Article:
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Sleep More…Worry Less…Improve Performance

Sleep, glorious sleep, where have the hours gone? American women are struggling to cope with a lack of sleep, which means under 7-hours daily. Some of you may be dreaming to actually get that much time in consecutive hours, hence the catnap or chunking shorter pieces together. Women’s lifestyles are regularly compromised due to a lack of sleep, and yet we keep going. Who hasn’t slogged through a day or a week for various reasons related to not getting enough hours of rest? Sometimes it’s not possible to complete everything we need to yet the hours that we most benefit from by recharging, sleep, fall victim to our choices. Not everyone is on call in an ER, but many of us have taken on this mantle of urgency and sleep deprivation as a badge of honor. It is not!

“Do not confuse motion and progress. A rocking horse keeps moving but does not make any progress.” ~ Alfred A. Montapert

Altering your sleep patterns may reduce anxiety according to researchers at SUNY Binghamton. Of 100 people polled, those who went to bed later and slept for shorter periods had the most severe symptoms of worry and negative thinking. Eighty percent of women say that when they experience sleepiness during the day they just accept it and keep going. However, in order to keep going, 65% are likely to use caffeinated beverages, with 37% of all women consuming three or more caffeinated beverages per day. More coffee = more issues in falling asleep.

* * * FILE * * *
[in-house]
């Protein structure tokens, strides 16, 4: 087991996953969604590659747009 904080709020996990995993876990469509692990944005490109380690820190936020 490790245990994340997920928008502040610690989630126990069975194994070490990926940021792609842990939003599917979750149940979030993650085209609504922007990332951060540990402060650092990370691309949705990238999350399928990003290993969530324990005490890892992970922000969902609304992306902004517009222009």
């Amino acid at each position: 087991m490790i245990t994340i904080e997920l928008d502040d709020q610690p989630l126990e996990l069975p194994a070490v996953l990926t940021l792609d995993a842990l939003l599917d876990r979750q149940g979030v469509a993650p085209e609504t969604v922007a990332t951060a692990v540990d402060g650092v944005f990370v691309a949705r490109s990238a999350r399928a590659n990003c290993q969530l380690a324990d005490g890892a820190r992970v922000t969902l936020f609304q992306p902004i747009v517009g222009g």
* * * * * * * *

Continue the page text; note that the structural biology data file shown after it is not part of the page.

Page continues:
Another culprit, although less often considered to be a factor is multitasking, much maligned but also viewed as a necessity in the modern world. The ability to do several things at once – even if it’s something as apparently simple as emailing and talking at the same time – is taken for granted. But the belief that engaging in several tasks at once means we are more productive is a myth. Instead of saving time, multitasking not only takes longer but also makes mistakes more likely.

Research has found that women who tend to multitask more during the day and therefore use more of their brain power, need more sleep. So even if they sleep more than men do, some women still might not be getting enough rest—and those who don’t, might feel the effects more acutely than their male counterparts. The suffering isn’t limited to mood. Insufficient sleep has been linked to serious health issues in women, such as depression and higher risk of stroke.

So, if the myth of greater productivity is multitasking, yet it depletes the brain more, requiring additional sleep, and caffeine is a short term solution to wakefulness yet cycles back to difficulty in falling asleep, are we forever damned? Perhaps not, but changing habits does require discipline and attention to our waking hours as much as the bedtime hour we assign nightly.

• Cut back on caffeine in ALL forms during the day • Have a consistent bedtime ©MWeisner2015

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